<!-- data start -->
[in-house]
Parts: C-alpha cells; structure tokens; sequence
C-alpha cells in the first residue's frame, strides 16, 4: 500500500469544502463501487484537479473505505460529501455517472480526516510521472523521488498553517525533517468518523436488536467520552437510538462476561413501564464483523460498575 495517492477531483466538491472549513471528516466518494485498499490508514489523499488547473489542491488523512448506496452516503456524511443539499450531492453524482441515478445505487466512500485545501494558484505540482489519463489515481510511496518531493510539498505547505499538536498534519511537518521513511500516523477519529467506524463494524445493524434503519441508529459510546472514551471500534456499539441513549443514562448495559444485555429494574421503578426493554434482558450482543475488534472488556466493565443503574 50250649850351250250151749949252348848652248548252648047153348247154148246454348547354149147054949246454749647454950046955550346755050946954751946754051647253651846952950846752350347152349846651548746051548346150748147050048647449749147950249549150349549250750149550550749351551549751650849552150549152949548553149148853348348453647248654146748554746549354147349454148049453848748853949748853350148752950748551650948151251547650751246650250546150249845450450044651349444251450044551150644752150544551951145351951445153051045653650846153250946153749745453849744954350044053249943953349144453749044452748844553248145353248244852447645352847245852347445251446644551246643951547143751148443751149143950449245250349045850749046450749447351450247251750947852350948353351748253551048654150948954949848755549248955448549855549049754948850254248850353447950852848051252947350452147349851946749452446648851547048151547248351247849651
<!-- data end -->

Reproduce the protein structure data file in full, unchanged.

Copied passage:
[in-house]
Parts: C-alpha cells; structure tokens; sequence
C-alpha cells in the first residue's frame, strides 16, 4: 500500500469544502463501487484537479473505505460529501455517472480526516510521472523521488498553517525533517468518523436488536467520552437510538462476561413501564464483523460498575 495517492477531483466538491472549513471528516466518494485498499490508514489523499488547473489542491488523512448506496452516503456524511443539499450531492453524482441515478445505487466512500485545501494558484505540482489519463489515481510511496518531493510539498505547505499538536498534519511537518521513511500516523477519529467506524463494524445493524434503519441508529459510546472514551471500534456499539441513549443514562448495559444485555429494574421503578426493554434482558450482543475488534472488556466493565443503574 50250649850351250250151749949252348848652248548252648047153348247154148246454348547354149147054949246454749647454950046955550346755050946954751946754051647253651846952950846752350347152349846651548746051548346150748147050048647449749147950249549150349549250750149550550749351551549751650849552150549152949548553149148853348348453647248654146748554746549354147349454148049453848748853949748853350148752950748551650948151251547650751246650250546150249845450450044651349444251450044551150644752150544551951145351951445153051045653650846153250946153749745453849744954350044053249943953349144453749044452748844553248145353248244852447645352847245852347445251446644551246643951547143751148443751149143950449245250349045850749046450749447351450247251750947852350948353351748253551048654150948954949848755549248955448549855549049754948850254248850353447950852848051252947350452147349851946749452446648851547048151547248351247849651